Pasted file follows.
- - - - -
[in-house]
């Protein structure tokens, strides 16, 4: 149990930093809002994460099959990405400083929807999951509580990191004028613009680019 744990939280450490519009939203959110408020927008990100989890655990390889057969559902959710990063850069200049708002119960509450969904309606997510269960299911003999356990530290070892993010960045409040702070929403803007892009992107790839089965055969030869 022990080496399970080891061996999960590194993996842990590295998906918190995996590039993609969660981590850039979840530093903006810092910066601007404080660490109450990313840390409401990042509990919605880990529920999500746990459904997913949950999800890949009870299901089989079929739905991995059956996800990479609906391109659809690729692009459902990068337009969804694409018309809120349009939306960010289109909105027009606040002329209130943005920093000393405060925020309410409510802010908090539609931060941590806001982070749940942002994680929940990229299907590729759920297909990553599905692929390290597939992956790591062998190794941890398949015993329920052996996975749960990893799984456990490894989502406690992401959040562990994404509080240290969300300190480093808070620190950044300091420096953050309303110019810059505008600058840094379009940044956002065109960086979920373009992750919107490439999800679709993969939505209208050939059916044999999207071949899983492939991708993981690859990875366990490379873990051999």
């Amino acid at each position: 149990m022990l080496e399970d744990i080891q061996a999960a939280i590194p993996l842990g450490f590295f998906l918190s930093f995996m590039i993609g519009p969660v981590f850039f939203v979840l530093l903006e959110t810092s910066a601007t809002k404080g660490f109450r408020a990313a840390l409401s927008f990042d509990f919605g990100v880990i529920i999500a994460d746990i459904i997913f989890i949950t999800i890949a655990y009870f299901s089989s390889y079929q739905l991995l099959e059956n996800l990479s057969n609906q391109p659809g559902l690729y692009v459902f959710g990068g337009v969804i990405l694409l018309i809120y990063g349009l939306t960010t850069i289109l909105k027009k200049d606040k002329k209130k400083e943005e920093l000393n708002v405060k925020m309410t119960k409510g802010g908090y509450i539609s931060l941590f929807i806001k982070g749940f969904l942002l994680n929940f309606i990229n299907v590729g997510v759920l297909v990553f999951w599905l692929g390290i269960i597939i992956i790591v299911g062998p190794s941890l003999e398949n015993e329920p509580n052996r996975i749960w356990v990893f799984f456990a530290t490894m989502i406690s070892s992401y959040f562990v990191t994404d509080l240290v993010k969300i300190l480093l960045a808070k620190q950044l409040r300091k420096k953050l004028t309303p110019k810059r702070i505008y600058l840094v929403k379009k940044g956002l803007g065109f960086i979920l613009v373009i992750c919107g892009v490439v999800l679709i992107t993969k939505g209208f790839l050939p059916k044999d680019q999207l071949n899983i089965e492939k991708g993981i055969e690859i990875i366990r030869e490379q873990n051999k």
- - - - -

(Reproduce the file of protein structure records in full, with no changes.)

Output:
[in-house]
């Protein structure tokens, strides 16, 4: 149990930093809002994460099959990405400083929807999951509580990191004028613009680019 744990939280450490519009939203959110408020927008990100989890655990390889057969559902959710990063850069200049708002119960509450969904309606997510269960299911003999356990530290070892993010960045409040702070929403803007892009992107790839089965055969030869 022990080496399970080891061996999960590194993996842990590295998906918190995996590039993609969660981590850039979840530093903006810092910066601007404080660490109450990313840390409401990042509990919605880990529920999500746990459904997913949950999800890949009870299901089989079929739905991995059956996800990479609906391109659809690729692009459902990068337009969804694409018309809120349009939306960010289109909105027009606040002329209130943005920093000393405060925020309410409510802010908090539609931060941590806001982070749940942002994680929940990229299907590729759920297909990553599905692929390290597939992956790591062998190794941890398949015993329920052996996975749960990893799984456990490894989502406690992401959040562990994404509080240290969300300190480093808070620190950044300091420096953050309303110019810059505008600058840094379009940044956002065109960086979920373009992750919107490439999800679709993969939505209208050939059916044999999207071949899983492939991708993981690859990875366990490379873990051999």
């Amino acid at each position: 149990m022990l080496e399970d744990i080891q061996a999960a939280i590194p993996l842990g450490f590295f998906l918190s930093f995996m590039i993609g519009p969660v981590f850039f939203v979840l530093l903006e959110t810092s910066a601007t809002k404080g660490f109450r408020a990313a840390l409401s927008f990042d509990f919605g990100v880990i529920i999500a994460d746990i459904i997913f989890i949950t999800i890949a655990y009870f299901s089989s390889y079929q739905l991995l099959e059956n996800l990479s057969n609906q391109p659809g559902l690729y692009v459902f959710g990068g337009v969804i990405l694409l018309i809120y990063g349009l939306t960010t850069i289109l909105k027009k200049d606040k002329k209130k400083e943005e920093l000393n708002v405060k925020m309410t119960k409510g802010g908090y509450i539609s931060l941590f929807i806001k982070g749940f969904l942002l994680n929940f309606i990229n299907v590729g997510v759920l297909v990553f999951w599905l692929g390290i269960i597939i992956i790591v299911g062998p190794s941890l003999e398949n015993e329920p509580n052996r996975i749960w356990v990893f799984f456990a530290t490894m989502i406690s070892s992401y959040f562990v990191t994404d509080l240290v993010k969300i300190l480093l960045a808070k620190q950044l409040r300091k420096k953050l004028t309303p110019k810059r702070i505008y600058l840094v929403k379009k940044g956002l803007g065109f960086i979920l613009v373009i992750c919107g892009v490439v999800l679709i992107t993969k939505g209208f790839l050939p059916k044999d680019q999207l071949n899983i089965e492939k991708g993981i055969e690859i990875i366990r030869e490379q873990n051999k």